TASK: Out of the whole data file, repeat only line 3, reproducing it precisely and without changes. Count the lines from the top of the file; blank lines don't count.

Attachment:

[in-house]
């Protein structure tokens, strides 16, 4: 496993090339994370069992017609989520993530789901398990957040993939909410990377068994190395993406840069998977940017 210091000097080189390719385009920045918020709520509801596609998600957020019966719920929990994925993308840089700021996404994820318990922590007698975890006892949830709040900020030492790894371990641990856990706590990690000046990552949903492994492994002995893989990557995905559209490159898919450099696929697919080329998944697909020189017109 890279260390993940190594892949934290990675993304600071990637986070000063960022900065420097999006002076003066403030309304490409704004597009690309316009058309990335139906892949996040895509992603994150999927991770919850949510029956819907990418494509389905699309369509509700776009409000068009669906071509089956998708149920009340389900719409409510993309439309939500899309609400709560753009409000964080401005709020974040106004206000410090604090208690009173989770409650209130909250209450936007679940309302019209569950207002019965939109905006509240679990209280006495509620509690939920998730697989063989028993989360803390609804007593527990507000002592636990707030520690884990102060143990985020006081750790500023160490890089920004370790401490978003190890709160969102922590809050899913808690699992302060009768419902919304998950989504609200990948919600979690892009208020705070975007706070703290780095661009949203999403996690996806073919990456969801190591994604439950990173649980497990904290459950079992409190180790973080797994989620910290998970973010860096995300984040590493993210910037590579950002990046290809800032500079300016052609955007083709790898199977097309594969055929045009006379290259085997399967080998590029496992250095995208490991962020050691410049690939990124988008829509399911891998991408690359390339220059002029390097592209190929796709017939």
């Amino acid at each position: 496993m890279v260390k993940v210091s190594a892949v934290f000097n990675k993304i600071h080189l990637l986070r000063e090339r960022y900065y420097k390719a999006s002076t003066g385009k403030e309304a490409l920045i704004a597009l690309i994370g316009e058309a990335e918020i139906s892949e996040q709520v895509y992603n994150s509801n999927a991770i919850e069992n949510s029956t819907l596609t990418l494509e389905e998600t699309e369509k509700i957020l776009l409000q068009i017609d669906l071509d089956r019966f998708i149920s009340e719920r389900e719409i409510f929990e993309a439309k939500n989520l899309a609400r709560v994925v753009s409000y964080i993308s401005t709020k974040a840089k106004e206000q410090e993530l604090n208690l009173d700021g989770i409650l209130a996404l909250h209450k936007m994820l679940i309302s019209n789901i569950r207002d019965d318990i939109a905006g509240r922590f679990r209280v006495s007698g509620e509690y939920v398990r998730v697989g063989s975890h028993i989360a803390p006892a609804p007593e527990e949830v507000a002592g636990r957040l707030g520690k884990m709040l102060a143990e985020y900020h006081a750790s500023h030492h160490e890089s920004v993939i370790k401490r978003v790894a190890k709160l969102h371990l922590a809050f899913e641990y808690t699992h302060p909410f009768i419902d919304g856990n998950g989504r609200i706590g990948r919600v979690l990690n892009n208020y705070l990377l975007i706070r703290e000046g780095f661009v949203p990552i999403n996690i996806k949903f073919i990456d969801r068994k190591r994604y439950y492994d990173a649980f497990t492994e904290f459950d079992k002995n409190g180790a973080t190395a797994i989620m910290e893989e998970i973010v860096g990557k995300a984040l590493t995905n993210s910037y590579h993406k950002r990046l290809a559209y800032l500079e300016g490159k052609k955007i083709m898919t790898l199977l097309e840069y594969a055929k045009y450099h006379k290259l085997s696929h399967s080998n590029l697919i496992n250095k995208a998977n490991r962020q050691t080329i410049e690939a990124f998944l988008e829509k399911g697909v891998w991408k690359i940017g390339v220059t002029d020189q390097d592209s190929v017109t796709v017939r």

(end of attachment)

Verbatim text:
């Amino acid at each position: 496993m890279v260390k993940v210091s190594a892949v934290f000097n990675k993304i600071h080189l990637l986070r000063e090339r960022y900065y420097k390719a999006s002076t003066g385009k403030e309304a490409l920045i704004a597009l690309i994370g316009e058309a990335e918020i139906s892949e996040q709520v895509y992603n994150s509801n999927a991770i919850e069992n949510s029956t819907l596609t990418l494509e389905e998600t699309e369509k509700i957020l776009l409000q068009i017609d669906l071509d089956r019966f998708i149920s009340e719920r389900e719409i409510f929990e993309a439309k939500n989520l899309a609400r709560v994925v753009s409000y964080i993308s401005t709020k974040a840089k106004e206000q410090e993530l604090n208690l009173d700021g989770i409650l209130a996404l909250h209450k936007m994820l679940i309302s019209n789901i569950r207002d019965d318990i939109a905006g509240r922590f679990r209280v006495s007698g509620e509690y939920v398990r998730v697989g063989s975890h028993i989360a803390p006892a609804p007593e527990e949830v507000a002592g636990r957040l707030g520690k884990m709040l102060a143990e985020y900020h006081a750790s500023h030492h160490e890089s920004v993939i370790k401490r978003v790894a190890k709160l969102h371990l922590a809050f899913e641990y808690t699992h302060p909410f009768i419902d919304g856990n998950g989504r609200i706590g990948r919600v979690l990690n892009n208020y705070l990377l975007i706070r703290e000046g780095f661009v949203p990552i999403n996690i996806k949903f073919i990456d969801r068994k190591r994604y439950y492994d990173a649980f497990t492994e904290f459950d079992k002995n409190g180790a973080t190395a797994i989620m910290e893989e998970i973010v860096g990557k995300a984040l590493t995905n993210s910037y590579h993406k950002r990046l290809a559209y800032l500079e300016g490159k052609k955007i083709m898919t790898l199977l097309e840069y594969a055929k045009y450099h006379k290259l085997s696929h399967s080998n590029l697919i496992n250095k995208a998977n490991r962020q050691t080329i410049e690939a990124f998944l988008e829509k399911g697909v891998w991408k690359i940017g390339v220059t002029d020189q390097d592209s190929v017109t796709v017939r």